Carey and Vienna? Some almost five decades late, in November 1st, 2009, The World’s Greatest Sinner finally had its Austrian premiere. A packed audience at the legendary Gartenbaukino cinema in Vienna savoured the treat with awe. A tribute section devoted to selected Carey gems included Head (featuring pop group The Monkees and written by Jack Nicholson), Minnie and Moskowitz, Paths of Glory, Poor White Trash (a sordid exploitation story in which scary Carey is again seen doing a crazy dance), and another Carey directorial effort, Tweet’s Ladies of Pasadena, in which he plays a kind (!) member of a ladies knitting club who constantly roller-skates and wants to clothe naked animals. Along for the ride was Romeo Carey, one of four [NB: Actually six] of the actor’s children, providing insightful information on his father’s career (as well as being living proof of the fact that Carey, apart from being vile, despicable and loathsome, also was a family man) and guiding us through a highly unusual career (which also include a one-man stage performance on the topic of flatulence).

So is he just a cult guy? True, if Carey is in a film, even if it’s Francis the Talking Mule in the Haunted House, it’s worth seeing. Even in the smallest of parts, he manages to steal from the greatest of greats – some of them feeling surprisingly outdated these days, whereas Carey himself remains utterly watchable. In this respect, he comes across as a forerunner of sorts to actors like Vincent Gallo, Harvey Keitel and even Michael Richards, whose Kramer character in Seinfeld arguably owes a moment or two to Carey. In other words, this is an actor with a resonating presence. The idea of giving Carey a well-deserved tribute is thus highly appropriate, as well as being film festival retrospective programming at its finest.

Why has no one come up with this idea before? That’s The Big Timothy Carey Question. Quite simply.

"He's the World's Greatest Sinner" by eyeodyssey on Deviantart

“He’s the World’s Greatest Sinner” by Aaron Dylan Kearns (eyeodyssey) on DeviantArt

Quote of the Week

This week’s quote is from an independently published memoir by and about Robert Austin Brady, acting coach and former member of the American Mime Theater. He was briefly employed as assistant and driver to Stanley Kubrick, just before Kubrick started shooting 2001: A Space Odyssey (1968). Apparently while driving Kubrick around, Brady got a chance to chat with him quite a bit about his films. While discussing Paths of Glory (1957), this choice interchange occurred. It is a remarkable, and let’s face it, rather disappointing read, for Kubrick throws major shade at Timothy, and also at Karl Malden.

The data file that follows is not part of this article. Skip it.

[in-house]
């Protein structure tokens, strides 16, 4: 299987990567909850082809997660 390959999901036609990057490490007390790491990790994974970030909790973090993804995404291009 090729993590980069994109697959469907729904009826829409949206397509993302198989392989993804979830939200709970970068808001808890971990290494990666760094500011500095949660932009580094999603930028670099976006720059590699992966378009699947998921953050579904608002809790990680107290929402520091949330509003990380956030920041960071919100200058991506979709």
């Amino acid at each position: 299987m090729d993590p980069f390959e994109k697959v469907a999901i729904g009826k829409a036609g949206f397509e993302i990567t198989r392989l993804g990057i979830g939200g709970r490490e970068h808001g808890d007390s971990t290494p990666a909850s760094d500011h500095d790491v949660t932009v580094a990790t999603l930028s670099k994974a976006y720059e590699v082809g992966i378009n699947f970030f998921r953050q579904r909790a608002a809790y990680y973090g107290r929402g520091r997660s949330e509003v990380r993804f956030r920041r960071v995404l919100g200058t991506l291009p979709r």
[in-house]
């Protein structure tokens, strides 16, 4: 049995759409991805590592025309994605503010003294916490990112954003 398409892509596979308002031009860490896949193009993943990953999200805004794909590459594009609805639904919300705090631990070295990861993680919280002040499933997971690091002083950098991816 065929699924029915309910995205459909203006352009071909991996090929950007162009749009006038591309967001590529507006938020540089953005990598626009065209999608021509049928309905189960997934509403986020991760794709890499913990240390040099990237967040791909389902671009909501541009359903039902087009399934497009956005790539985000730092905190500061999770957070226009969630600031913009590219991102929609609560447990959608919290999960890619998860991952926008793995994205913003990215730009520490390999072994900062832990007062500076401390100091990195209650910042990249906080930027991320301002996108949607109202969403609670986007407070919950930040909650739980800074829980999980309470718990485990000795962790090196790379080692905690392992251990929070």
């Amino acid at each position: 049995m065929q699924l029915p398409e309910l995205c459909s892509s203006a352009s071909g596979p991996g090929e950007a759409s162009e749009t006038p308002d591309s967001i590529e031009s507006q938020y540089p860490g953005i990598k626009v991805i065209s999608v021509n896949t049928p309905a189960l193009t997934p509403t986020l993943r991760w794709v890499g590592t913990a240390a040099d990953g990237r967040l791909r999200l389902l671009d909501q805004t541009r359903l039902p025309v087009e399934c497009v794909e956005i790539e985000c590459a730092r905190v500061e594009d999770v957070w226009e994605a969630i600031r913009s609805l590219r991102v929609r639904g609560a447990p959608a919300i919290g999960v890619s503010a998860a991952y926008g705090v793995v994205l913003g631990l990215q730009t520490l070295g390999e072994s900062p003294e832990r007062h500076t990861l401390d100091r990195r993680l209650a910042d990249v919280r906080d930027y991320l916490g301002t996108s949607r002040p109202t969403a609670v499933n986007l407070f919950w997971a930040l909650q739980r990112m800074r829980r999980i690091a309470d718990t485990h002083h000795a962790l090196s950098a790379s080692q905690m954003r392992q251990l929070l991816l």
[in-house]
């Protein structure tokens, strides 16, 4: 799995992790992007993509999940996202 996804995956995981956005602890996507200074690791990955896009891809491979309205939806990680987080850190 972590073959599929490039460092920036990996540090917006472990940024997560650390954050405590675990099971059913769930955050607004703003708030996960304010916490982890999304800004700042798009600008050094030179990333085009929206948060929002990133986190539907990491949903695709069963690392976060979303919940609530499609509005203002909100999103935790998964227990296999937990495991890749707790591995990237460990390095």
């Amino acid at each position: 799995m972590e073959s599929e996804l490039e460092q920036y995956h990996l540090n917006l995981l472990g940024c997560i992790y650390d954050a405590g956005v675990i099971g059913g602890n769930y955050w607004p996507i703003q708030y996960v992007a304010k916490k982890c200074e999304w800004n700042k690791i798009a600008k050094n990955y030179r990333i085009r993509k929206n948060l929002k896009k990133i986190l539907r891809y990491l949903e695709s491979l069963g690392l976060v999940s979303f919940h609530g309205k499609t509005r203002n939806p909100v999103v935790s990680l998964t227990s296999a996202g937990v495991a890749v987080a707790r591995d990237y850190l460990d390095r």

**********

BOB: Absolutely. I think that was Kirk Douglas‘s best performance, and George Macready, who can also play heavy-handed, was terrific. And Timothy Carey, in several scenes, was riveting–unforgettable. You cast him earlier, in “The Killing“.

SK: Never again. He was wild–almost dangerous to have around. He was almost impossible to direct. He never matched his movements to his lines. He accidentally hit Ralph Meeker so hard in the face that we had to stop shooting for the day. He was brilliant, but impossible. As a matter of fact, my next film was going to be “One Eyed Jacks” with Marlon Brando as star/producer. I brought in Calder Willingham to adapt the script. Calder and I adapted “Paths of Glory“. I worked on the script for two months but then I decided to drop the project. My main reason was that Brando fired Calder, and my enthusiasm faded. The other factor was casting. Marlon had promised Karl Malden and Timothy Carey, the co-starring parts. I knew Karl Malden was not a worthy adversary for Marlon. He lacks charm and empathy. I don’t think he’s a good actor. I wanted Paul Newman for the part, or somebody like that, somebody the audience could feel some sympathy for and I certainly didn’t want to work with Timothy Carey again. So, Brando wound up directing.

One-Eyed Jacks

Video of the Week: “One-Eyed Jacks”

Our video for “Timothy In Color Week” is the full-length feature film directed by (his only effort) and starring Marlon Brando, One-Eyed Jacks (1961). Tim absconds with his scenes as Howard Tetley, town drunk, bully and lech.

Several of Tim’s scenes, such as the one where he fights Karl Malden, were unfortunately cut from the final film. But his famous brawl with Brando remains intact. Enjoy!

 

Quote of the Week

Modern hipsters didn’t invent the cult actor. Oh, we might all feel really cool raving about icons like Christopher Walken or newcomers like Michael Shannon. There’s still a long history of weirdo artists infiltrating our movie theaters and living rooms. Just consider the epic strangeness of Timothy Carey. He maintained a perfectly normal career as a character actor right through the 1980s. In fact, Carey would’ve managed one more great role if he’d passed Quentin Tarantino’s audition to play the crime boss in 1992’s Reservoir Dogs. Tarantino cast veteran oddball actor Lawrence Tierney instead. The director dedicated Reservoir Dogs to a list of idols that included Carey, though. That was nice–especially since Carey would pass away in 1994.